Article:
Bayer Completes Genome Sequencing of Rapeseed
News Oct 19, 2009
"This will allow us to speed up our current research and breeding programs so that these will bring new technology and better products to growers much sooner," said Bart Lambert, the Company's Head of Research for Oilseeds.
Bayer, in a press release, said that "the sequences provide an excellent discovery tool for mining novel genes and pathways and serve as references for the re-sequencing of relevant breeding lines used in advanced molecular breeding applications." The company compared the sequence data sets of an elite Bayer CropScience Brassica napus line, provided by Dutch Keygene N.V. and the University of Queensland, with the genomes of Brassica rapa and Brassica oleracea, provided by the Beijing Genomics I nstitute-Shenzhen.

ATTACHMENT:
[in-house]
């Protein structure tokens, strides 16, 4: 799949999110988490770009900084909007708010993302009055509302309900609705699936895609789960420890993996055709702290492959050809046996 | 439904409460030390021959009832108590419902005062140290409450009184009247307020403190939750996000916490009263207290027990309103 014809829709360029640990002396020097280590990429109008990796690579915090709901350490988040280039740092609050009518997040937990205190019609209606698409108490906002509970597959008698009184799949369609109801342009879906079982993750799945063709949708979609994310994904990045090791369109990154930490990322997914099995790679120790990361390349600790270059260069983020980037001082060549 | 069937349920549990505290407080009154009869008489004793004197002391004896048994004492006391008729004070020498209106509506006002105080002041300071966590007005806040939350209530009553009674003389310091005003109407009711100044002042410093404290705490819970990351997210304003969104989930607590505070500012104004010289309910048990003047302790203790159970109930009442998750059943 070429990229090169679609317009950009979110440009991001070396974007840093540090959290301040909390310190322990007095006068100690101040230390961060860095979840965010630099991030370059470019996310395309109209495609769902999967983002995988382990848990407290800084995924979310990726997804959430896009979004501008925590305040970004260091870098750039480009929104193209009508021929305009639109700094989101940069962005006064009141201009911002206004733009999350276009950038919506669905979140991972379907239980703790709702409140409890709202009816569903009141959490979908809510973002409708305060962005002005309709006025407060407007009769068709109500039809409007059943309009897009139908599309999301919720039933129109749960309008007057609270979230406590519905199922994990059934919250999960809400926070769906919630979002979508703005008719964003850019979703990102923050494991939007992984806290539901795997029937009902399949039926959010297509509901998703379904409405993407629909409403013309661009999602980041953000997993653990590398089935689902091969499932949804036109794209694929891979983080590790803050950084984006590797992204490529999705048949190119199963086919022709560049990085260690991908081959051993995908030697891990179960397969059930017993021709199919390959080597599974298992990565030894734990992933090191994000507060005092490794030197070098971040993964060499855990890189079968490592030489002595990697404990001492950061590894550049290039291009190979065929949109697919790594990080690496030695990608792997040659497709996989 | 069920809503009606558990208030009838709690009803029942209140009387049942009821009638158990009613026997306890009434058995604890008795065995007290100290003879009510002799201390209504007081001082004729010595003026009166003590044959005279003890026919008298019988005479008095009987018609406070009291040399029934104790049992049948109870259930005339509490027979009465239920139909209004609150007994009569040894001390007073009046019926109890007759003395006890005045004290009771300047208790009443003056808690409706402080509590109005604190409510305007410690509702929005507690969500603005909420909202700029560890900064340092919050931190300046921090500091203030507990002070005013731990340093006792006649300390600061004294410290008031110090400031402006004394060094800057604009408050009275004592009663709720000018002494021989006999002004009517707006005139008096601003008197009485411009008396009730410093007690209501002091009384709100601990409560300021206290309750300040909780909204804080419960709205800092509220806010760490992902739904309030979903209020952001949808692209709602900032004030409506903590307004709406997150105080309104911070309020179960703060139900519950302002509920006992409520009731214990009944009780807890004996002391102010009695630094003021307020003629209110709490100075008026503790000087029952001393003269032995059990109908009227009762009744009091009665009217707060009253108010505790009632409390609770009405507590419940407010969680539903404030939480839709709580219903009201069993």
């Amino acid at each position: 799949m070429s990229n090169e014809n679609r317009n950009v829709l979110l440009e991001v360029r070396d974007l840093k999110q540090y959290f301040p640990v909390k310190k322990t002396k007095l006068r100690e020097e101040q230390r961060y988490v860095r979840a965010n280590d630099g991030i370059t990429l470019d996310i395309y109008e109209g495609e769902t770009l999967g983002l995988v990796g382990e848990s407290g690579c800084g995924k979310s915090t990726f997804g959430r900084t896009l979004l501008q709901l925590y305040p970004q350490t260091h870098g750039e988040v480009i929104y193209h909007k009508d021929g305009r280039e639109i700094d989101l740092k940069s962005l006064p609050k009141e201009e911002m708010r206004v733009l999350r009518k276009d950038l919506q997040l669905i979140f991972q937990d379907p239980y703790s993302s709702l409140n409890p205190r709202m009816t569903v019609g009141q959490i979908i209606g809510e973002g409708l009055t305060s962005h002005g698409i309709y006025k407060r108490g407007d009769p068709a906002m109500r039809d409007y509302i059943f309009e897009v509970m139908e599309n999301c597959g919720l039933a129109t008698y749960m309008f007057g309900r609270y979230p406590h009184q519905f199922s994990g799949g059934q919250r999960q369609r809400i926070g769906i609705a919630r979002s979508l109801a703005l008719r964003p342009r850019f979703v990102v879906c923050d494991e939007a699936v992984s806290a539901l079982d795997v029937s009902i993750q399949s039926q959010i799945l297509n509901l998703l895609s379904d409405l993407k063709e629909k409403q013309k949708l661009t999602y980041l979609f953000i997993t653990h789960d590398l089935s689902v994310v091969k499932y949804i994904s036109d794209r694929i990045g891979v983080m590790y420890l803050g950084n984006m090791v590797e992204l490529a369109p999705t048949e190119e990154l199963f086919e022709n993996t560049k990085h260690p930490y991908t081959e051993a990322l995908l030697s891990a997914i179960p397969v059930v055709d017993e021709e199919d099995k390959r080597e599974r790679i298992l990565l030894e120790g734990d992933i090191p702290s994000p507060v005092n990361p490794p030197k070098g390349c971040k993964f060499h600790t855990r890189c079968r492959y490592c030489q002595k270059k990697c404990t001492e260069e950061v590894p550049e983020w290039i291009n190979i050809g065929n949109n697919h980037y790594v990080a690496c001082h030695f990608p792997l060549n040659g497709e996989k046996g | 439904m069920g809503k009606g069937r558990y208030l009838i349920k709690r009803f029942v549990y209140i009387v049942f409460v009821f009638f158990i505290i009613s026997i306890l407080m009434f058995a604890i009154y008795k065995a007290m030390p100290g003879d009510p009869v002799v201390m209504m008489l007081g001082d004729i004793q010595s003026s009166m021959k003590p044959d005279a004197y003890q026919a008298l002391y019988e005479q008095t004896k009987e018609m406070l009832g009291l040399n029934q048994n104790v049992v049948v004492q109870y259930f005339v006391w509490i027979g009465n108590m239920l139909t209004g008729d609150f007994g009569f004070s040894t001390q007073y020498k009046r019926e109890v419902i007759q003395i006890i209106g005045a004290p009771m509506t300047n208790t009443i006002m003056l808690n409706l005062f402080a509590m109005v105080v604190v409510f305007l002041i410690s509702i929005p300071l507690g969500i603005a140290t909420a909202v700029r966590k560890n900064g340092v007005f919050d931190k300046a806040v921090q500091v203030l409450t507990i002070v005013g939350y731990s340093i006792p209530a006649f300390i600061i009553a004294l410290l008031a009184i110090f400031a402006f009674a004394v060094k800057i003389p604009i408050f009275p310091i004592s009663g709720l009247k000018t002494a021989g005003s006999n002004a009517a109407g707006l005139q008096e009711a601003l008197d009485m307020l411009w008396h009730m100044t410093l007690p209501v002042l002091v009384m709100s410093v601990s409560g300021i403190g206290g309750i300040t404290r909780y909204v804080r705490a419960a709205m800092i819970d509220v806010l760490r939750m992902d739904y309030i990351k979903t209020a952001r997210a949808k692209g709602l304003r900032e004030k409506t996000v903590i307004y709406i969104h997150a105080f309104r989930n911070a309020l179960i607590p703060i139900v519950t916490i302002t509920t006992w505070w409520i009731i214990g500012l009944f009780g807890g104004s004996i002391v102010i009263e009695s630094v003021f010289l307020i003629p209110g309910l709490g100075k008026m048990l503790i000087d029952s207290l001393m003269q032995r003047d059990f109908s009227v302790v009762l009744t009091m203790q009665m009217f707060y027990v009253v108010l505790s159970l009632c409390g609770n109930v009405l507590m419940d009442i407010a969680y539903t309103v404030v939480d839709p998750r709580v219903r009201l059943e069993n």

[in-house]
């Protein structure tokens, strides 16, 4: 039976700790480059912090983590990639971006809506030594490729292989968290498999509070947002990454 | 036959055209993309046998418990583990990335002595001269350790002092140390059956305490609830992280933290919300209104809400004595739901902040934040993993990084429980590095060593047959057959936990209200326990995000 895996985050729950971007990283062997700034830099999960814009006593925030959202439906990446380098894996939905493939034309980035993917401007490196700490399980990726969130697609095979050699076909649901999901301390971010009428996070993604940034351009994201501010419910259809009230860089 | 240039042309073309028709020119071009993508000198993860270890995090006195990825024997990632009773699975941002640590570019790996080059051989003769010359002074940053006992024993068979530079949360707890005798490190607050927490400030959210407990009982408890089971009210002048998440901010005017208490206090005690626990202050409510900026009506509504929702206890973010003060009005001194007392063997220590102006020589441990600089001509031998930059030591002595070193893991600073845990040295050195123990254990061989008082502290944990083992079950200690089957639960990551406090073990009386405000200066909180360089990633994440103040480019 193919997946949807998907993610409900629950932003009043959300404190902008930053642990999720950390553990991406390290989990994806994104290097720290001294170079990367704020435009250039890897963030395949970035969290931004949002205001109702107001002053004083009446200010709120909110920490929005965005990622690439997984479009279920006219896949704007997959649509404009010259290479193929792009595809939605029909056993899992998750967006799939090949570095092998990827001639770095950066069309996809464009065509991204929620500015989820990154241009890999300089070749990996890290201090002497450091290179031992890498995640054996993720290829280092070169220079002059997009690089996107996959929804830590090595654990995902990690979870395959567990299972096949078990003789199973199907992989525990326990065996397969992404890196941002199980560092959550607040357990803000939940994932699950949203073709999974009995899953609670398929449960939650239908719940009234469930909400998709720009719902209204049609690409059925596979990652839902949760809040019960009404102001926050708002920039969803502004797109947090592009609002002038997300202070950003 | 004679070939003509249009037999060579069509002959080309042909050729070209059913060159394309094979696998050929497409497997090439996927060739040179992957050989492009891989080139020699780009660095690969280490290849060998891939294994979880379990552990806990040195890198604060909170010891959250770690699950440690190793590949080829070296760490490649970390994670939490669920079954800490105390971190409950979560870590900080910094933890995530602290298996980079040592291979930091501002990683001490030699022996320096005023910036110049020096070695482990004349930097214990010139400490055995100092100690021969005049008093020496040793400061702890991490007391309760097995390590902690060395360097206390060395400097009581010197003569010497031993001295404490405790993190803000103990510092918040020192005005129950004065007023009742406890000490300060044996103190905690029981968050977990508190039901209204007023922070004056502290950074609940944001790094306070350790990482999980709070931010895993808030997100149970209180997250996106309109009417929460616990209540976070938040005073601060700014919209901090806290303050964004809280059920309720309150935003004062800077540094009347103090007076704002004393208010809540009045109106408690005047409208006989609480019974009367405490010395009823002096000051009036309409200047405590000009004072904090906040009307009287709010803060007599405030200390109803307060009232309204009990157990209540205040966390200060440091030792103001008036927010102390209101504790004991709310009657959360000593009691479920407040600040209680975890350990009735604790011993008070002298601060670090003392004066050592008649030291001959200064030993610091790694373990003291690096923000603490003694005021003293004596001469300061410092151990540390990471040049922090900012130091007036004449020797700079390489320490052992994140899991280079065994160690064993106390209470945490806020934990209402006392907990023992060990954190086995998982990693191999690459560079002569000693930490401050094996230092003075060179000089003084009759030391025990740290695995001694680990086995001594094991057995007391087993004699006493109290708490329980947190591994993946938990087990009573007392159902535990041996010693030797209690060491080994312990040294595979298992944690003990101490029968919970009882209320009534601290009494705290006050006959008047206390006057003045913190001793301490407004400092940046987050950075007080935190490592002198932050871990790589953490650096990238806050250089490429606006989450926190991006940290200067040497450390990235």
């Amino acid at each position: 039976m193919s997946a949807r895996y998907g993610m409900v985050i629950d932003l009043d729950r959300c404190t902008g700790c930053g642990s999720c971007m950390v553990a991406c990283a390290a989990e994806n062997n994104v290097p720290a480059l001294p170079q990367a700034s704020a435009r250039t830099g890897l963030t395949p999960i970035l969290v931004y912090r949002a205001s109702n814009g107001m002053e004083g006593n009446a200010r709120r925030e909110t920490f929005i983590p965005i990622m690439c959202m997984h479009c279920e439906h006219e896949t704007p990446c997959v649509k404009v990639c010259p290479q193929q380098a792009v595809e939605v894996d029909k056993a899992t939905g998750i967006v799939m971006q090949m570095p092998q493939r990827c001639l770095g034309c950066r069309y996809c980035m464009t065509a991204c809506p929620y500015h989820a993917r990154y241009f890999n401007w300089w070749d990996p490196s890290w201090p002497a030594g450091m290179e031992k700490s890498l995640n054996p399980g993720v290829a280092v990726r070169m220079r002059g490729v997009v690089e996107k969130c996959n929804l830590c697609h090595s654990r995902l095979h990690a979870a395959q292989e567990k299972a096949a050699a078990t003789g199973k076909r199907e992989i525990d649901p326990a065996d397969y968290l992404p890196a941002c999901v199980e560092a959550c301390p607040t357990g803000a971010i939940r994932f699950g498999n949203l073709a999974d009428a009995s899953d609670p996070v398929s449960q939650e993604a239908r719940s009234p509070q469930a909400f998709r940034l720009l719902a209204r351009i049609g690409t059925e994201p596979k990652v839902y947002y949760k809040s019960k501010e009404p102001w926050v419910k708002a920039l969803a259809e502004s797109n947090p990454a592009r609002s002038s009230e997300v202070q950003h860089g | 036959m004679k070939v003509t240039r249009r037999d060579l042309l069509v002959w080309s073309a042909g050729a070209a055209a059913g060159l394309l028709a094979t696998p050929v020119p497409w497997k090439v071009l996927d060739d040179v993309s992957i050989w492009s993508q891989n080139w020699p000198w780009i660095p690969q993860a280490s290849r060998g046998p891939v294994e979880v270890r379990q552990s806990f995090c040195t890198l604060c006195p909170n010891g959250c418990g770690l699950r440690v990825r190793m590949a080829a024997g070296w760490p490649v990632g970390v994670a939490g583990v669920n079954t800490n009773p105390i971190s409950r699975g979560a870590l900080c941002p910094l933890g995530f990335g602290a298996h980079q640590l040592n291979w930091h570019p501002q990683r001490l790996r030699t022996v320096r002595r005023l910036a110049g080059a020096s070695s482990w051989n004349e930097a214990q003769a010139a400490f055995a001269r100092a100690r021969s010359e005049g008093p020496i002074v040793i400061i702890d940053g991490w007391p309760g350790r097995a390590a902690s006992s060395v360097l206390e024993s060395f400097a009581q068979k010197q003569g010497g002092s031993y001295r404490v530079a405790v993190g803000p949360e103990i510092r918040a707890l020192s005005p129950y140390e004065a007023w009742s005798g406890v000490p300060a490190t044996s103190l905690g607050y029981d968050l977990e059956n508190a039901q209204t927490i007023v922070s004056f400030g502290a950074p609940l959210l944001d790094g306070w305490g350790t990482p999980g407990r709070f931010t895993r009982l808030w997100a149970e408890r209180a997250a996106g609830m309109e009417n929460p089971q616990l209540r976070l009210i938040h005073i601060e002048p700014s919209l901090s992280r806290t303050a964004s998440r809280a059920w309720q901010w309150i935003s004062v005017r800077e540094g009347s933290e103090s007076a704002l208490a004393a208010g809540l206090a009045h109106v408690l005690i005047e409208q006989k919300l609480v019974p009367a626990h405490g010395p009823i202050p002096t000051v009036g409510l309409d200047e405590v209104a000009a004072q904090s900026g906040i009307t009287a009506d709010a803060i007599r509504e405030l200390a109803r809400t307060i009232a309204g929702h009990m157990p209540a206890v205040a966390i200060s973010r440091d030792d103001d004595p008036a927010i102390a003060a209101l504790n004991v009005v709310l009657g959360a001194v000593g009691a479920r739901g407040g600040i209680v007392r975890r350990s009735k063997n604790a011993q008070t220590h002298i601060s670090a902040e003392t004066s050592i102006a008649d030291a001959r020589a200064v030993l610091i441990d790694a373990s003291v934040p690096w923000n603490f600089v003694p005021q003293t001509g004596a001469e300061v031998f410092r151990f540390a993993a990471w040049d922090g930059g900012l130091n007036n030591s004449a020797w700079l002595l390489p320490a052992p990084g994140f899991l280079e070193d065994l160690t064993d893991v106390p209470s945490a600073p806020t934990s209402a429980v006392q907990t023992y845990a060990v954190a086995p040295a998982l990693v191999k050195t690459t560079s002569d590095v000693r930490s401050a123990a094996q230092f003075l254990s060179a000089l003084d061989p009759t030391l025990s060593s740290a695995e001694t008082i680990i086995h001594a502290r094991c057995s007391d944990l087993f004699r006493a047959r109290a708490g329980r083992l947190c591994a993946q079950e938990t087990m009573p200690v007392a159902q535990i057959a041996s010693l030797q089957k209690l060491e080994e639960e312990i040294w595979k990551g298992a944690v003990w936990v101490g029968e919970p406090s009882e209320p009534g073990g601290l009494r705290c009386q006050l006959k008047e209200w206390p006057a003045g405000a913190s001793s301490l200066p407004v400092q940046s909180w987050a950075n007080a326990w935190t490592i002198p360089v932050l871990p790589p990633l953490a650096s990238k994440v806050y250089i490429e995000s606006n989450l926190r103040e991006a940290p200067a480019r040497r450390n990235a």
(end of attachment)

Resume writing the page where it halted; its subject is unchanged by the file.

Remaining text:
Scientists at McGill have found the answer to a question that perplexed Charles Darwin; if natural selection works at the level of the individual, fighting for survival and reproduction, how can a single colony produce worker ants that are so dramatically different in size – from “minor” workers to large-headed soldiers with huge mandibles – especially if they are sterile?
Scientists have developed a successful method to make truly personalized predictions of future disease outcomes for patients with certain types of chronic blood cancers. The study combined extensive genetic and clinical information to predict the prognosis for patients with myeloproliferative neoplasms.
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